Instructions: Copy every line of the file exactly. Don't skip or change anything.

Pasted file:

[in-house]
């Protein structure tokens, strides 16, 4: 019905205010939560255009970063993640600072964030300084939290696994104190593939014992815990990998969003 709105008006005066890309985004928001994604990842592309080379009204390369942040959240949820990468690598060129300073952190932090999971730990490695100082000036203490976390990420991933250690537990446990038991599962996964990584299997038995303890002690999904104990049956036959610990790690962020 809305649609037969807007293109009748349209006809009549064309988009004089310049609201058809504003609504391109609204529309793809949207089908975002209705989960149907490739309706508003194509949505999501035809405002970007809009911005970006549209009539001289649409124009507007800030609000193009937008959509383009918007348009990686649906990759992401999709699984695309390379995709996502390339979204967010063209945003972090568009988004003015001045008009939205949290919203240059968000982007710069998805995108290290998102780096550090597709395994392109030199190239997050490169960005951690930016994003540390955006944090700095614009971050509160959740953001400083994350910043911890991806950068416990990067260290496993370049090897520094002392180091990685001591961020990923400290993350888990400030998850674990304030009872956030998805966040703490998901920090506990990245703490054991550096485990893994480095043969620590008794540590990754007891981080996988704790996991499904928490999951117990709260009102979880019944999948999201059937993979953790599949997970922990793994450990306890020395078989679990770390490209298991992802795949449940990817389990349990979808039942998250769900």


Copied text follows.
[in-house]
């Protein structure tokens, strides 16, 4: 019905205010939560255009970063993640600072964030300084939290696994104190593939014992815990990998969003 709105008006005066890309985004928001994604990842592309080379009204390369942040959240949820990468690598060129300073952190932090999971730990490695100082000036203490976390990420991933250690537990446990038991599962996964990584299997038995303890002690999904104990049956036959610990790690962020 809305649609037969807007293109009748349209006809009549064309988009004089310049609201058809504003609504391109609204529309793809949207089908975002209705989960149907490739309706508003194509949505999501035809405002970007809009911005970006549209009539001289649409124009507007800030609000193009937008959509383009918007348009990686649906990759992401999709699984695309390379995709996502390339979204967010063209945003972090568009988004003015001045008009939205949290919203240059968000982007710069998805995108290290998102780096550090597709395994392109030199190239997050490169960005951690930016994003540390955006944090700095614009971050509160959740953001400083994350910043911890991806950068416990990067260290496993370049090897520094002392180091990685001591961020990923400290993350888990400030998850674990304030009872956030998805966040703490998901920090506990990245703490054991550096485990893994480095043969620590008794540590990754007891981080996988704790996991499904928490999951117990709260009102979880019944999948999201059937993979953790599949997970922990793994450990306890020395078989679990770390490209298991992802795949449940990817389990349990979808039942998250769900």